>   Do it like it is done now.  So far I've been unable to find a
>   better way to determine if the primary keyboard layout uses right
>   Alt as AltGr, but maybe I just didn't look hard enough?

It might be possible to try to rely on the physical keyboard layout as
opposed to the primary language, as we do now.  The
GetKeyboardLayoutName() API seems to do a better job of indicating the
specific physical keyboard layout than GetKeyboardLayout does.  I
couldn't find any constants or enumerations to reliably translate the
physical keyboard layout values from GKL() (high word) - the various
LANG_ and SUBLANG_ constants don't *really* apply.  However, GKLName()
specifically returns a string indicating physical layout (US English)
and sub-type (Left hand Dvorak, for example).  In fact, you can narrow
the keyboard layout to the various English variants by looking at the
last four characters of the constant returned by GKLName() - the
English variants will always have "0409" as the last four characters.

Bummer that the (International) English variant uses AltGr!  Otherwise
this would have been a reasonable solution, at least for the
brain-dead Win9x problem.

>   Maybe it would be a good idea to add something like the initial
>   proposal for CYGWIN variable to allow the user to override
>   incorrect guesses

That was my original proposal, but Chris vetoed that as he felt adding
to CYGWIN was not an acceptable solution.  I still think this is the
cleanest and simplest method, however...

>   (hey, I can use primary language US English with
>   a US English (International) keyboard and then I have AltGr).

Hmm.  US English (International) uses AltGr?  None of the other US
English layouts do, as far as I can tell.

>   I'm afraid that requires distinguishing between WinNT/Win9x at
>   runtime, and therefore in the combined solution the simple test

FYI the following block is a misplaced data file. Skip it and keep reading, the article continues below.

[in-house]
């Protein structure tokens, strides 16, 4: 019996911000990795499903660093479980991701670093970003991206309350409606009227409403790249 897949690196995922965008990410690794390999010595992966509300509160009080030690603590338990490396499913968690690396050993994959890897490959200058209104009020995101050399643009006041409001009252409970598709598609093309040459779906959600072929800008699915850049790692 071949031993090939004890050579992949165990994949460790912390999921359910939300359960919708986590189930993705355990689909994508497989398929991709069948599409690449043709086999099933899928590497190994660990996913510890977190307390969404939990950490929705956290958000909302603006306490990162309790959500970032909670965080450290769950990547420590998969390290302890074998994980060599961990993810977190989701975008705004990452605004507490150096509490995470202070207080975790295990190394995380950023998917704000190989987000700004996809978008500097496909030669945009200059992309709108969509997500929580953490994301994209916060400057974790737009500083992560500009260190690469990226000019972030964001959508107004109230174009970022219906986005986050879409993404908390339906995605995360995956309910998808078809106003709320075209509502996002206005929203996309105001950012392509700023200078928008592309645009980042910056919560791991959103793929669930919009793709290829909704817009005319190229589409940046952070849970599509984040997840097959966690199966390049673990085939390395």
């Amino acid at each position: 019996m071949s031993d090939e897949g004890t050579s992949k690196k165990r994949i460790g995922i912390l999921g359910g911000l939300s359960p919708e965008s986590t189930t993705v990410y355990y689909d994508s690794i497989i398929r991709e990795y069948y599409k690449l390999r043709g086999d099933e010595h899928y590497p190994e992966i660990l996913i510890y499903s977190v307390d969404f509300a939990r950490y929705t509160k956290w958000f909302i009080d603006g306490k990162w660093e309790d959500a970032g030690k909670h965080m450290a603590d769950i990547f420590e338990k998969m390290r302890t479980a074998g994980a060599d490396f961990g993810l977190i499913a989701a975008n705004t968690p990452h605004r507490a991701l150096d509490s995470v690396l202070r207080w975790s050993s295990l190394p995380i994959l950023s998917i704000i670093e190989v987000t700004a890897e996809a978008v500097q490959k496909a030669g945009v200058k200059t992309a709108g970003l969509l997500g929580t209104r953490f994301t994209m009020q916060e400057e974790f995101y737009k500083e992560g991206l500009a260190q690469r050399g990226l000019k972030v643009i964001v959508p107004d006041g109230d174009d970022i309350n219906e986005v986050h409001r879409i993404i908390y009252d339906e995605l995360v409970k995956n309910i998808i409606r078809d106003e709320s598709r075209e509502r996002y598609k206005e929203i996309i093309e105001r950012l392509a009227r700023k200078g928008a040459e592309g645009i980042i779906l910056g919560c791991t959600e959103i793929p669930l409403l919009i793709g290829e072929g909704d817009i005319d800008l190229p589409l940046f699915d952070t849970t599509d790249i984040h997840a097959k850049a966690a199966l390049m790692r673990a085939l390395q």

>   ... becomes

>      /* Determine if the keystroke is modified by META. */
>      const DWORD key_state = input_rec.Event.KeyEvent.dwControlKeyState;
>      bool meta;
>      if (THIS_IS_WINDOWS_NT)
>          meta = (key_state & (LEFT_ALT_PRESSED | RIGHT_ALT_PRESSED)) != 0
>              && (key_state & (LEFT_CTRL_PRESSED | RIGHT_CTRL_PRESSED)) == 0
>              || (ich >= 0 && ich <= 0x1f || ich == 0x7f);
>      else
>          meta = (key_state & meta_mask) != 0;
>      if (!meta)
>        ...

> What do you think?

> Is sane behavior on sane systems (i.e. NT) worth the additional
> complications?

Hmm.  Without testing, it looks good so far.  Sux that it has to get
this complicated.  BTW, when combined with using GKLName() instead of
GKL() when defining the meta_mask, this might be the best of both

> If so, I could write a patch to implement the proposed
> combined solution that I described above.  Or maybe I should write a
> small console application that implements this heuristic so that people
> with different keyboard layouts can test it on different systems and see
> how this heuristic performs in practice?

A small app like this would be helpful.  As I've already discovered,
there are *lots* of possible combinations waiting to pounce on overly
simplified code! :)

Thanks for looking into this!